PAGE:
First, very rarely does a manager regret a hire even though it's very common for a hire not to work out. Hiring and interviewing are in terrible shape right now, and more often then not lead to terrible hiring/job acceptance choices.
Second, you regret hiring PEOPLE, not developers because regrettable hires aren't specific to developers. When they are, it's because an engineer was given too much access to something they should not have been and a theft/breach occurs.
Examples of these concepts in play: The NSA probably regrets hiring Edward Snowden. I don't regret hiring the last JS dev I hired even though it didn't work out and he moved to a different company.
Lack of technical expertise is a problem sometimes, but it can be nurtured. Lack of personal skills is a huge problem in an office environment, and is much, much harder to nurture. But neither of these are regrettable in-and-of themselves.
The thing to remember is that you have to weigh the urgency of hiring against the long term impacts of hiring the wrong person. In other words, be careful and set up controls, but don't allow decision paralysis.
Good luck with your project, keep your head up, and expect failure. Great employees are rare, so just keep at it.
post mobile edit:
Good To Great: https://www.amazon.com/Good-Great-Some-Companies-Others/dp/0...
How to Win Friends and Influence People: https://www.amazon.com/How-win-friends-influence-people-eboo...
Emotional Intelligence: https://www.amazon.com/dp/B000JMKVCG/
>can be nurtured. Lack of personal skills is a huge problem
>in an office environment, and is much, much harder to
>nurture. But neither of these are regrettable in-and-of
That's actually a cool attitude. When looking the first time for a full time job 7 years ago I was astonished how static employers seemed to perceive skill - at least in Germany. I had various conversations with headhunters/recruiters and oftentimes it went like this: "Do you know [insert simple technology X]?" - "No, but I can learn it quickly as I have experience with [similar technology Y]" - "Ok, but I asked for X". I found that really frustrating.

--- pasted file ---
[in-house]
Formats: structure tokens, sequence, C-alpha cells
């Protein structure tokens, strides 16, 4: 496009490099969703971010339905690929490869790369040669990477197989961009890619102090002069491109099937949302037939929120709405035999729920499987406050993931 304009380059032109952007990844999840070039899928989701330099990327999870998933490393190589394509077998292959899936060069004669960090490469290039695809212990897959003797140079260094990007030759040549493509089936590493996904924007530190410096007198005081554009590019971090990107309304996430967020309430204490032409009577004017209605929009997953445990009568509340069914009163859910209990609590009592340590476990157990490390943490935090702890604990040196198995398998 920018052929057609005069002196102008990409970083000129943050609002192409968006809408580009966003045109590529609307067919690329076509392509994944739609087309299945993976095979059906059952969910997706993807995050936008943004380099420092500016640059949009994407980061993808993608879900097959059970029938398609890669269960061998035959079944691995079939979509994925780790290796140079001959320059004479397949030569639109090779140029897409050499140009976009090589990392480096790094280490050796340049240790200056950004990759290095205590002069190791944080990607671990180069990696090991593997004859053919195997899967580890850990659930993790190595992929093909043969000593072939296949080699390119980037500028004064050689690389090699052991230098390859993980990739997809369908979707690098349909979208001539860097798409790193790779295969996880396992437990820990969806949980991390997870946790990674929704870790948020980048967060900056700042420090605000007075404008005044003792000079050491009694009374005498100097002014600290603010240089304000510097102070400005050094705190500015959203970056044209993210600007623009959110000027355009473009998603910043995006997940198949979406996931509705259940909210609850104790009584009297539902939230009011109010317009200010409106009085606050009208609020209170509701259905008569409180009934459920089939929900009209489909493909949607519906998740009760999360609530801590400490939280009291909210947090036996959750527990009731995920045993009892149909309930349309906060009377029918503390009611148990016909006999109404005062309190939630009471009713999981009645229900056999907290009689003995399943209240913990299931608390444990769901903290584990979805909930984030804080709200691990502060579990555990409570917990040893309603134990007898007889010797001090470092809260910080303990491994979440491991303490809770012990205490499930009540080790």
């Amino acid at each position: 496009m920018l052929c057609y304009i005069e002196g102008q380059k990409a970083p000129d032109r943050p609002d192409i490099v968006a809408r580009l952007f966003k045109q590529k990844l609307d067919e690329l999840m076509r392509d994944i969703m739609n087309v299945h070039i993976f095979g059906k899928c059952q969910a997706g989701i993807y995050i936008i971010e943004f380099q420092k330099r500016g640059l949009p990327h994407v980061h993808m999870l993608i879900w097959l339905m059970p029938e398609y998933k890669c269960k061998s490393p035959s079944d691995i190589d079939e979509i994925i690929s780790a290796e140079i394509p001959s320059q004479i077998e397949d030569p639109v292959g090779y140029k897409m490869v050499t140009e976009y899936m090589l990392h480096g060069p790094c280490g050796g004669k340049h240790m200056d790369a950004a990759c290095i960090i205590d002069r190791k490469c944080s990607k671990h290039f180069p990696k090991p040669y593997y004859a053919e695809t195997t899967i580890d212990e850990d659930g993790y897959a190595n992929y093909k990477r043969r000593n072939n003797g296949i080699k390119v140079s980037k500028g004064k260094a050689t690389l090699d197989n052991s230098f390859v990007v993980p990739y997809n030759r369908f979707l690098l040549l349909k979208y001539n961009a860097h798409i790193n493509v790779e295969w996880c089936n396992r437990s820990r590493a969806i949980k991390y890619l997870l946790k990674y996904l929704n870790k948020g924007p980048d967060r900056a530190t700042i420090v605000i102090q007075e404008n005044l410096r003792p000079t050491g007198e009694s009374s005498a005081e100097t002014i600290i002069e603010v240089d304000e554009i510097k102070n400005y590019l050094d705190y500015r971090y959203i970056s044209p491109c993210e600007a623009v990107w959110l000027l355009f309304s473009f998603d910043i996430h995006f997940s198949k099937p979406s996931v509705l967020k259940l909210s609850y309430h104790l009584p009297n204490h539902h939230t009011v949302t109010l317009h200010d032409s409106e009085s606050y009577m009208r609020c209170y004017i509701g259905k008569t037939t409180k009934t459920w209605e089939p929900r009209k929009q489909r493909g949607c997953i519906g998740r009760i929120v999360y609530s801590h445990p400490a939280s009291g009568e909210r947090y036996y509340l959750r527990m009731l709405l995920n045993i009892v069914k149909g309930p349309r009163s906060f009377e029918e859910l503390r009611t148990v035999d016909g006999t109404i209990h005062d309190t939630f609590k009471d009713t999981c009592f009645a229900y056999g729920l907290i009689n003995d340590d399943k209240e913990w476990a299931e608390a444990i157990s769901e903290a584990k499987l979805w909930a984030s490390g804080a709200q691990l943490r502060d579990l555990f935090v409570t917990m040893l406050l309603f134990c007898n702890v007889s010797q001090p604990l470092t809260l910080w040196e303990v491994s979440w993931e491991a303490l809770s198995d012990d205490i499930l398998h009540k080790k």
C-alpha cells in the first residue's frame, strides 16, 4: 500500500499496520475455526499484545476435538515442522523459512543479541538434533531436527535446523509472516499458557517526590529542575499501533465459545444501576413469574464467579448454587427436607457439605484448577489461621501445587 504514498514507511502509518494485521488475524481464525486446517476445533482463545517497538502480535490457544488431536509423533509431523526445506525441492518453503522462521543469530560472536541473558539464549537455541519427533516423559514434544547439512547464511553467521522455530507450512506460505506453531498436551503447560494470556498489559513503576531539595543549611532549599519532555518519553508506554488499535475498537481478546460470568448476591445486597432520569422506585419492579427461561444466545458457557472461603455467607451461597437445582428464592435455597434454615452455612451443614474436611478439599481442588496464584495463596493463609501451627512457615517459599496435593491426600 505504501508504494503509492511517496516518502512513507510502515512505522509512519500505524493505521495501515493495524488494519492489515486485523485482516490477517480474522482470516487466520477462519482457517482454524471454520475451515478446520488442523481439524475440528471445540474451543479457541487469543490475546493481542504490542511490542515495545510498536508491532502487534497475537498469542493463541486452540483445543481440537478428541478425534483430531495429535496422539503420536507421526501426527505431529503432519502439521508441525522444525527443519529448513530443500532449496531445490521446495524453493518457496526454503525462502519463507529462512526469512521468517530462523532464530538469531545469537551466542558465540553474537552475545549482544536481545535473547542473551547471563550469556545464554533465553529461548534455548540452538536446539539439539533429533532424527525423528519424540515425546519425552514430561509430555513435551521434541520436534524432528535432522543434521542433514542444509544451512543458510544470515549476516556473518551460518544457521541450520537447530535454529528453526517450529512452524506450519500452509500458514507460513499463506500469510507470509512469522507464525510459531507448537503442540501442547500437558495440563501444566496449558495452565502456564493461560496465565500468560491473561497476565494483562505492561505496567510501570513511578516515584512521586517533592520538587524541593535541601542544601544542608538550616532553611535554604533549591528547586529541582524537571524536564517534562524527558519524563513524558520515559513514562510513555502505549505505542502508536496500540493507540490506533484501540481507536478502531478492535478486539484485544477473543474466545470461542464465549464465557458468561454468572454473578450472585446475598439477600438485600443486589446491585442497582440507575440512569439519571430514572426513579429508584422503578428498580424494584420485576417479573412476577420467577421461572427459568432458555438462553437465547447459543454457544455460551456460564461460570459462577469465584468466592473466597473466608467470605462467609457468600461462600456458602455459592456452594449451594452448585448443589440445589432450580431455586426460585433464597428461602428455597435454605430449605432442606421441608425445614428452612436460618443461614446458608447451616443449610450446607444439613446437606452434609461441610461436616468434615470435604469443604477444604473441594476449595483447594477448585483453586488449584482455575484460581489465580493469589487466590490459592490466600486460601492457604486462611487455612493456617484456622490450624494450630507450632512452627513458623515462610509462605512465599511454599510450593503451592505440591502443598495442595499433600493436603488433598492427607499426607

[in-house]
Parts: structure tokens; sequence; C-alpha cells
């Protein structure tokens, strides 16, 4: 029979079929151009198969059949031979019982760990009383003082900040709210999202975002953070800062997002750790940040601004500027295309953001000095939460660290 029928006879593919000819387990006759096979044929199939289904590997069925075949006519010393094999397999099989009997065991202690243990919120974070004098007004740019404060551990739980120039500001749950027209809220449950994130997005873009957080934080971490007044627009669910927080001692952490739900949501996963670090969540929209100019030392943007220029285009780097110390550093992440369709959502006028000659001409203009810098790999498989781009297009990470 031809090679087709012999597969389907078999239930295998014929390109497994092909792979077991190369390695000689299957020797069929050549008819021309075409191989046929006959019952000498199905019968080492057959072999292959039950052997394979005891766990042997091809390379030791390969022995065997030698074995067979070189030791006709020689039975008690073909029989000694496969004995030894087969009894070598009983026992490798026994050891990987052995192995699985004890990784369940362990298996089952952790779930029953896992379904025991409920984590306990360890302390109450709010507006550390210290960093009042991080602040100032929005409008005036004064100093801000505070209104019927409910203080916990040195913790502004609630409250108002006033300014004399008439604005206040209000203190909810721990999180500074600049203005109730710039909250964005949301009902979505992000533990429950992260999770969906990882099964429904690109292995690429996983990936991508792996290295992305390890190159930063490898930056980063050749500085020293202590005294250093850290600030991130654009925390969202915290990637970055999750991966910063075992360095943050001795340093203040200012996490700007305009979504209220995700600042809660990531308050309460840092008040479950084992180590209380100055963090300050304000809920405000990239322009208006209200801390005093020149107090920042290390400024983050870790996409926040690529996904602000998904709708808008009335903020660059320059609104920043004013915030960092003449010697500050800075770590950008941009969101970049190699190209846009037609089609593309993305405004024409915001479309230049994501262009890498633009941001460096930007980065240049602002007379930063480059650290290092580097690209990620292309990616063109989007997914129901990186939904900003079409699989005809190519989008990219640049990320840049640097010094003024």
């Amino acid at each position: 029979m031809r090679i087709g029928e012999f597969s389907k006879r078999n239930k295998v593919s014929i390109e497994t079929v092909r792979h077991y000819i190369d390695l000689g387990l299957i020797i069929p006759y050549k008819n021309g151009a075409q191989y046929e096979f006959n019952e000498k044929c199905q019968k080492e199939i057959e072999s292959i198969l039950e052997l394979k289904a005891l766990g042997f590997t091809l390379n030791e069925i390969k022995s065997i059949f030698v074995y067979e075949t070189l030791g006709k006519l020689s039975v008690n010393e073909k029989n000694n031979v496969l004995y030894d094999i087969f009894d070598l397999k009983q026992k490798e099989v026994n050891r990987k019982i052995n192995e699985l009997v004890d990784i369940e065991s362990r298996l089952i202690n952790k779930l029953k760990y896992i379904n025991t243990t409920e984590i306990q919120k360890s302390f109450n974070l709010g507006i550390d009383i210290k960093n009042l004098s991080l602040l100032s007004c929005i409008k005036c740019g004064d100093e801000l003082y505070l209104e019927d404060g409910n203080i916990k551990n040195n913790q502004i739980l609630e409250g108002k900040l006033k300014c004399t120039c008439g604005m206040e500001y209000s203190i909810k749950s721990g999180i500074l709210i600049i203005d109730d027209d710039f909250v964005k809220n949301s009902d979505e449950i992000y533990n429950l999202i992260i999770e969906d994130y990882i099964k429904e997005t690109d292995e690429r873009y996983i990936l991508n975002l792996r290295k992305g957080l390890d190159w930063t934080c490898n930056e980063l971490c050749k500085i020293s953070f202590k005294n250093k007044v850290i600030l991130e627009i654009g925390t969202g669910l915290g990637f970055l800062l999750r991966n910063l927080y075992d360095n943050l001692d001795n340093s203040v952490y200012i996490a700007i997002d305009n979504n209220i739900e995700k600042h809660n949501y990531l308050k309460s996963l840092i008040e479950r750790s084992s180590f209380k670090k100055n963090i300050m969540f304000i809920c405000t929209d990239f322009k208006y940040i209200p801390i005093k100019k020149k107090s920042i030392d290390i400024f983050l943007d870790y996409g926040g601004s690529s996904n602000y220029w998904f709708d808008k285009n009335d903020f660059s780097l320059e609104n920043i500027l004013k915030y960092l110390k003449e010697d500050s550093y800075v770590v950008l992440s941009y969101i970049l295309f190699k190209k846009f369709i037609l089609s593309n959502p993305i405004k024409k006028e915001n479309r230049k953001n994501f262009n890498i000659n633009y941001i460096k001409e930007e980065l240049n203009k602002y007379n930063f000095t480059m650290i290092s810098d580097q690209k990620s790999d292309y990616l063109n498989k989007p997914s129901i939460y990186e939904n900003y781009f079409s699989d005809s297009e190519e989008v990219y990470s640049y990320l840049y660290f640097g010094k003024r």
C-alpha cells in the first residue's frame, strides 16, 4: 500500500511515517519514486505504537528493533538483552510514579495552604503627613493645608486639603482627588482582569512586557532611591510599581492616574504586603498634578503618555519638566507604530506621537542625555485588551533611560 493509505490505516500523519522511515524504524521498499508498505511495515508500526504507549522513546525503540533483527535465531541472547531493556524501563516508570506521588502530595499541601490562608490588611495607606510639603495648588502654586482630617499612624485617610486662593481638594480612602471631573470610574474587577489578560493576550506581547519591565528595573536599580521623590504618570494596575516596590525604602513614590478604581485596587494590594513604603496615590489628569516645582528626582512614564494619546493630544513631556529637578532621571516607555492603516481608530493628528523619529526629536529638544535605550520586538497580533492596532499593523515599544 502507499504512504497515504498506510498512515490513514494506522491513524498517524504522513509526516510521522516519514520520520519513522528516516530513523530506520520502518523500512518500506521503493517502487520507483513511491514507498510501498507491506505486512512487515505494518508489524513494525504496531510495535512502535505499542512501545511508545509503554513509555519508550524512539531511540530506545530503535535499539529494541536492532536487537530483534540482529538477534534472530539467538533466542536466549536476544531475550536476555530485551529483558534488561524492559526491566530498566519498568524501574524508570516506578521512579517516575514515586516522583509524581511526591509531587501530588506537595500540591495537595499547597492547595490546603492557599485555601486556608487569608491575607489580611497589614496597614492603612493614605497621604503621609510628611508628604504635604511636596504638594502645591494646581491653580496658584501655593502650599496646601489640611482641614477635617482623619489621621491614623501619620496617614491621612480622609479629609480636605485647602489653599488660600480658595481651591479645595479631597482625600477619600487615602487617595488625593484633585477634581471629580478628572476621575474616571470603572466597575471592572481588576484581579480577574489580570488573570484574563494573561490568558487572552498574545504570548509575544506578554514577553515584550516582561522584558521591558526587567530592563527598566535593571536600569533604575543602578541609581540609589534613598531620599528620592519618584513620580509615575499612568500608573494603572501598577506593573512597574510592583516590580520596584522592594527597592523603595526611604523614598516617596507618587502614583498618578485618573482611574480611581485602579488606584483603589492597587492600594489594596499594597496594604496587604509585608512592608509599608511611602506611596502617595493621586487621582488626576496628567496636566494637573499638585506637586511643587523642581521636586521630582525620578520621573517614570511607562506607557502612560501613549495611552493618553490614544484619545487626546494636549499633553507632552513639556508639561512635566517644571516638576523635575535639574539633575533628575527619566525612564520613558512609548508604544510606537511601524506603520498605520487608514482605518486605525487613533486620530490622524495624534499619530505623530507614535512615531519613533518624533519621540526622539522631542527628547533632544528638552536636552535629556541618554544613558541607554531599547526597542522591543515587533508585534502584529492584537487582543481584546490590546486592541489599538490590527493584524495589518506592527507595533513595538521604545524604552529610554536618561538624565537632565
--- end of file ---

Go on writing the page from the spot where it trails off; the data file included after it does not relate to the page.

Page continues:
Also in most jobs I worked in between I had to learn everything on my own initiative - no matter if that was tech or people skills. There were countless occasions when people, especially ones in manager(-like) positions would discourage me from spending time learning certain skills. I'm happy that I didn't follow so much on that.
Anyways, on my recent job hunt I was very surprised to find companies that actually have programs to develop their tech employees on a wide range of skills. Luckily I'm now working at a place that at least has interest in developing their people.
I understand the desire of people wanting to have competent hires who get up to speed quickly. But that is just going in the completely wrong direction and likely costing such companies tons of money because they need to search longer/spend more on a dev.
On the other hand taking a few days to get to know something is still waaayy better than taking months for the exact same thing. But yeah, that's just over the top for recruiters who just want to go through a checklist.
You're right,this is new for me. But fortunately I'm not making decisions, or managing people at the moment. I'm just learning.
I'll check out the books.